It happens to nearly every freelance writer at some point. You need to drop a client. But how do you break the news? What do you say in your farewell email to clients?
There’s usually at least one main reason you’ve got a bad taste in your mouth for a client.
They don’t pay enough. Their people aren’t appreciative. Their deadlines are too crazy. Or maybe all three. Sound familiar?
Maybe things started out great, but now the situation has changed.
There’s a new editor or marketing director. You find yourself putting off their work. And you may not be doing the best work you possibly could on their account.
You know the client has got to go. But what do you say in that farewell email to clients?
“Sayonara, sucker,” “See you in hell,” “It’s been great working with you,” or something else?
I spent a lot of time thinking about this before I dropped two steady clients.
Ready make it happen? Here’s what to say in your farewell email to clients.
Unlock your potential with the ‘farewell email to clients’
Making the decision to drop a client is a positive step. But it usually comes with mixed feelings:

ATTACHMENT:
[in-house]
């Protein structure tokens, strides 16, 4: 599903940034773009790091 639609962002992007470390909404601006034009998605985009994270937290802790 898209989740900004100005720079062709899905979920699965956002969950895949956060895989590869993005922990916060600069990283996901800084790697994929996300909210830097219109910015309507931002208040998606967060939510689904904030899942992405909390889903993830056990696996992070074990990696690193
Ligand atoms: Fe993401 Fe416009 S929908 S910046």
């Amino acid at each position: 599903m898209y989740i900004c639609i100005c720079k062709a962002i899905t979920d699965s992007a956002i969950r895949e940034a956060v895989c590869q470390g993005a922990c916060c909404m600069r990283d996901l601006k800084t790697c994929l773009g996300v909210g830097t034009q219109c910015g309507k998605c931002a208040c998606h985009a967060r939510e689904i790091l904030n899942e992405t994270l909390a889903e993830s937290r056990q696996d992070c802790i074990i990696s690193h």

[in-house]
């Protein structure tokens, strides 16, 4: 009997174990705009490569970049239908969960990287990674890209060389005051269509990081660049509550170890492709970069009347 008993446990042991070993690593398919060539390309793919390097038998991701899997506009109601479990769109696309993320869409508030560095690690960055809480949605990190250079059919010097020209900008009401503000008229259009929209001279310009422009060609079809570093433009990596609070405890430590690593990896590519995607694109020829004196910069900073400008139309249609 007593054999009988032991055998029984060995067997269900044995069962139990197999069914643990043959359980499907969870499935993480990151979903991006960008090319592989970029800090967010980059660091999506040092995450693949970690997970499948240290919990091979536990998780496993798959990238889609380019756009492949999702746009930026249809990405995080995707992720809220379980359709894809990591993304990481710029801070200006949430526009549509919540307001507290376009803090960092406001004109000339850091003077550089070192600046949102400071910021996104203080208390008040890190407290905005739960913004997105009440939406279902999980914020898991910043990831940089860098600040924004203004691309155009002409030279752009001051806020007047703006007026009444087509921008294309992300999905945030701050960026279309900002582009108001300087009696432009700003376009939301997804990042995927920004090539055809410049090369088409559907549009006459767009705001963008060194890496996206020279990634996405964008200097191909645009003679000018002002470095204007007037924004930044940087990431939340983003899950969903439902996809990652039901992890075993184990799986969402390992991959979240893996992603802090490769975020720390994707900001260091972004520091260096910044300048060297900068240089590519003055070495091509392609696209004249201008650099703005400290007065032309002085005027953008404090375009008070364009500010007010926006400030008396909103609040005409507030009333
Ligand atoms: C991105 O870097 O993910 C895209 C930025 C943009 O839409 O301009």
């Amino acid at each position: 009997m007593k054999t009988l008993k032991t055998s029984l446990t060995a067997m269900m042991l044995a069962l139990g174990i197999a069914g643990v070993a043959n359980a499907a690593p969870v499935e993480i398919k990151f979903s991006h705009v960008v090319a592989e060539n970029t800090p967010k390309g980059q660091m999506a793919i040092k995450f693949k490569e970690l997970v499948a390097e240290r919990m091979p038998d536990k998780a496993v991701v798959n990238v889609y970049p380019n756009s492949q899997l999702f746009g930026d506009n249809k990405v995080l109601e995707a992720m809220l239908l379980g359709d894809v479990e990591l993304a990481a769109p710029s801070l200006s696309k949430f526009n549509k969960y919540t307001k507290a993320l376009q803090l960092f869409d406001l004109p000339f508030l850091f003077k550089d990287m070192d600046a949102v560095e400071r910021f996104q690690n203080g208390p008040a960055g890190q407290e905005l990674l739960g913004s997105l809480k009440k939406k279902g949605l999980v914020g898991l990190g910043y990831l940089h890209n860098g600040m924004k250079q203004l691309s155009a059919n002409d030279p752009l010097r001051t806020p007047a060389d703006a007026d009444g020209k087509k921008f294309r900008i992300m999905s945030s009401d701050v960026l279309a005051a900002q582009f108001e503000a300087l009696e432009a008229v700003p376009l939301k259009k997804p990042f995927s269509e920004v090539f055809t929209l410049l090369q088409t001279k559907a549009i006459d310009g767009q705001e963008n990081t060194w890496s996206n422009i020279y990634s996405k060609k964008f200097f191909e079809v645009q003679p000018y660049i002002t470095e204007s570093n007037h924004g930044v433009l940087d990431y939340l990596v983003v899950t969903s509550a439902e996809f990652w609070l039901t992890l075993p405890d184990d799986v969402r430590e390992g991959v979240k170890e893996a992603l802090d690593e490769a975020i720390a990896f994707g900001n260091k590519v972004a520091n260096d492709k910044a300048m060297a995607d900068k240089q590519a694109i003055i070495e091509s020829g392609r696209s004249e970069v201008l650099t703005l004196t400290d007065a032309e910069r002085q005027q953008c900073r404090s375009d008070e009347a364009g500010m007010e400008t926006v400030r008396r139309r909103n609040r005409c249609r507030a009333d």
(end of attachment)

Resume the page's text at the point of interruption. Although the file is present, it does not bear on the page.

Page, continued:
- The good: It signifies that you value your time and your freelance writing career. It’s an indicator that you’re only going to associate with clients that treat you right. It’s an empowering moment, really, when you have the insight that you want to drop a client.
- The bad: But it can also feel very scary. Maybe you fear the economic uncertainty, or you just hate confrontations. A lot of writers spend days, weeks, months of even years thinking about writing that farewell email to clients, but never actually do it.
The thing is, when you get rid of a bad client, you unlock your potential for more productivity, creativity, better clients, and more money.
So when it’s time to write that farewell email to clients, how do you handle it?
Choose, but choose wisely
When I identified two clients that needed to be cut from my list, I had two primary reasons for giving them the ‘farewell email to clients’ treatment:
- I felt strongly that if I dropped these two clients, I would be able to replace them with better clients.
- I also needed to free up more time to work on this blog.
The pros and cons of dropping a client
It might sound cliche, but when you think it’s time to use the ‘farewell email to clients’ exit strategy, weigh the pros and cons to help you make a decision. Here are the pros and cons I identified for my two clients: